The Need for New Economic Theory: CEO Daily

Good morning.

It’s been a long time since I studied at the London School of Economics, but there were two curves that loomed large in my imagination in those days. The first was macroeconomic: the Phillips curve—named after an LSE professor—that charted an inverse relationship between unemployment and inflation. The second was microeconomic: a U-shaped marginal cost curve, which meant that as firms grew, their marginal costs would fall but then at some point rise, helping limit the size of the firm. Together, those two curves were key to a well-regulated economy.

But both concepts have been obliterated in recent years. Inflation is nonexistent, despite record low unemployment; and marginal costs in many businesses, particularly digital, tend toward zero. As a result, we’ve lost our common understanding about a host of economic issues, including how to run monetary policy, how to set antitrust policy, or how to determine the pricing of things like pharmaceuticals (the prices are too high!) or news media (the prices are too low!)

This week’s Economist explores one aspect of that change—the disappearance of inflation—and is worth reading here. Less worthy, in my view, is a new book by New York Times editorialist Binyamin Appelbaum, The Economists Hour, which I finished this weekend. It lays the blame for a host of modern social ills at the feet of the economics profession.

Appelbaum faithfully tracks the rising influence of economists in the post-World War II era. But he sidesteps the extraordinary benefits that resulted—most notably, a billion people lifted out of poverty. Instead, he focuses on rising inequality, and blames economists for the deed. Our problem, he says, has been excessive reliance on markets—a misguided thesis that unfortunately reflects the prevailing view in today’s Democratic presidential primary contest. President Trump, of course also has turned away from economists—rejecting their views on trade, in particular. As a result, economics finds itself in crisis—both as a tool for understanding today’s economy, and as a guide to making economic policy.

What is needed is not a rejection of market or economic thinking, but rather a new understanding of how an economy based on digital products, intellectual property, and abundant capital actually operates. Let’s hope a new Keynes or Friedman emerges soon.

More news below.

Alan Murray


Libra Troubles

Facebook's Libra project has had a very bad last few days. First it was key partners such as Visa and Mastercard pulling out. And now, more evidence of the regulatory pushback that scared them away: a draft G7 report effectively saying the project must not proceed until Facebook can prove the virtual coin is legal, and that it protects consumers and shuts out money launderers or terrorism financers. BBC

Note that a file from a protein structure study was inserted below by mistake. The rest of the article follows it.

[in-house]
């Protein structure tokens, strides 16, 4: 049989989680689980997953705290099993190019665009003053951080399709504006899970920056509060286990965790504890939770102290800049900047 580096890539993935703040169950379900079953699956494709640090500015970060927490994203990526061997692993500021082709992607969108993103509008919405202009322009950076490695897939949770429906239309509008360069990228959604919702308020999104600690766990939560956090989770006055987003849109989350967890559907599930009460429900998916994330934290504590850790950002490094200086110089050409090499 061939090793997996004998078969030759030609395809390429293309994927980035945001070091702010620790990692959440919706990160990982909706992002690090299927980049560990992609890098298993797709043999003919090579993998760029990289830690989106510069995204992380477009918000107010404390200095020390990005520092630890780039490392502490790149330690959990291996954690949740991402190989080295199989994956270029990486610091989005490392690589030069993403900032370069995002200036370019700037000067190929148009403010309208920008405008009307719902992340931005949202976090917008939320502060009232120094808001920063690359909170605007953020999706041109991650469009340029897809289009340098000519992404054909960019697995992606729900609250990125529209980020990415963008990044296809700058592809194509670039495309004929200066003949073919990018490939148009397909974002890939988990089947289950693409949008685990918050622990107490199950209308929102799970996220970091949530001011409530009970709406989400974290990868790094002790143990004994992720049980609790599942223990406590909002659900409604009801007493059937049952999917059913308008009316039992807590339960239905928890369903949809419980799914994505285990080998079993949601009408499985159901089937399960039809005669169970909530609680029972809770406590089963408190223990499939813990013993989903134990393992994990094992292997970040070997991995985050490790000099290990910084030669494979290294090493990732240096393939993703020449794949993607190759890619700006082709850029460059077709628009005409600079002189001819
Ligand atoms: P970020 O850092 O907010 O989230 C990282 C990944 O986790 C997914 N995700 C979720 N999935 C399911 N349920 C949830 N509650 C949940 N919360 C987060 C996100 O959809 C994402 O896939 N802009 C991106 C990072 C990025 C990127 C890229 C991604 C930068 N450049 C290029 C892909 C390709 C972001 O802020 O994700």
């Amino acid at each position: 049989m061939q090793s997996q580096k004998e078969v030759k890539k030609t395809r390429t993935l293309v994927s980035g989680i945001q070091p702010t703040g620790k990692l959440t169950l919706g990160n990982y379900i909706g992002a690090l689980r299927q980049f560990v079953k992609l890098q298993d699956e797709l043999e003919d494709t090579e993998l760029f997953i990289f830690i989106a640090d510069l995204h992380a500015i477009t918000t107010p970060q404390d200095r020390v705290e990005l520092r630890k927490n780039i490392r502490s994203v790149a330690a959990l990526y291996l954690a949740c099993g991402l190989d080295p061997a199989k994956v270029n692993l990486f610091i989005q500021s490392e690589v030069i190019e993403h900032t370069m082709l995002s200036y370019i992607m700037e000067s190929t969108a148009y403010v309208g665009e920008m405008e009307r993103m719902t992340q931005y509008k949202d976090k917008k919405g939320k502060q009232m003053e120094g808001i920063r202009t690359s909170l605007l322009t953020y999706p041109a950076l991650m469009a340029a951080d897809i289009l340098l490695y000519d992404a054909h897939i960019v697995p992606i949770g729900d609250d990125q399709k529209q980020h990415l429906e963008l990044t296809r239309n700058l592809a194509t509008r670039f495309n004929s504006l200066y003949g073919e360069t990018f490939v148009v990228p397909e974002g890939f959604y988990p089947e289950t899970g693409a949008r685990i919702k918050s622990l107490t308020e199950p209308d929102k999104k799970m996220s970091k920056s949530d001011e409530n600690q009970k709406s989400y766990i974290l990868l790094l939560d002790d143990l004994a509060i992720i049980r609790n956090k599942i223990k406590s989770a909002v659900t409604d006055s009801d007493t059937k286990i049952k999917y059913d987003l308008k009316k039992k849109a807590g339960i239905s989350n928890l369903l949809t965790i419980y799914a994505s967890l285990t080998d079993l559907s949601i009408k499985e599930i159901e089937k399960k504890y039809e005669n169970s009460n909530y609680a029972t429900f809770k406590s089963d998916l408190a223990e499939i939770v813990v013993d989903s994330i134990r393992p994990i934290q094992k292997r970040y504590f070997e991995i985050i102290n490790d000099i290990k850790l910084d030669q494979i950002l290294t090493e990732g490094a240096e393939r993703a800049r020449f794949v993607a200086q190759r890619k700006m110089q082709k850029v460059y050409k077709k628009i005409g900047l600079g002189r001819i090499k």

Turkey Sanctions

President Trump is about to levy sanctions on Turkey for the incursion into northern Syria that the U.S. effectively green-lit a week ago. As most observers predicted, Turkey used the abrupt withdrawal of American troops from the area to attack Kurds whom it accuses of being tied to an insurgency within Turkish borders. Now the Kurds have turned to Assad's regime for protection from the Turkish invasion. Reuters

WeWork Financing

SoftBank is reportedly trying to take control of WeWork through a financing package that would keep the office-space firm afloat and seize much of the voting power that's still held by founder Adam Neumann. Wall Street Journal

Vatican Probe

Vatican police are investigating the financing of a London luxury property development project by $200 million in Vatican money. So far, they have seized documents and computers from the Holy See's Secretariat of State and suspended five employees. Financial Times


Brexit Paralysis

As last-minute Brexit negotiations continue with the outcome uncertain, Fortune takes a look at how three years of uncertainty has harmed British businesses. Thanks to a Brexit that hasn't even happened yet, many companies' expansion plans have been put on ice. Meanwhile, large firms have stopped talking about the subject, for fear of alienating customers from one or the other side in the debate. Fortune

Chinese Exports

Chinese imports and exports fell last month by more than was expected. Shipments were down 3.2%, where analysts had expected a 2.8% drop. Imports were down 8.5%, and analysts had thought it would only be 6%. The drop in imports from and exports to the U.S. was of course substantially larger. South China Morning Post

Hunter Biden

Joe Biden's son, Hunter, is quitting as director of a Chinese private-equity firm where President Trump alleged (sans evidence) that he engaged in inappropriate conduct. He also said he will avoid serving on foreign boards if his father becomes president. Wall Street Journal

Catalan Leaders

Spain's Supreme Court has jailed nine Catalan separatist leaders over the banned 2017 referendum and independence declaration. They were found guilty of sedition, rather than the more serious charge of rebellion, and four were also convicted of misusing public funds. Former Catalan deputy leader Orio Junqueras got the harshest sentence of 13 years. Reuters

This edition of CEO Daily was edited by David Meyer. Find previous editions here, and sign up for other Fortune newsletters here.

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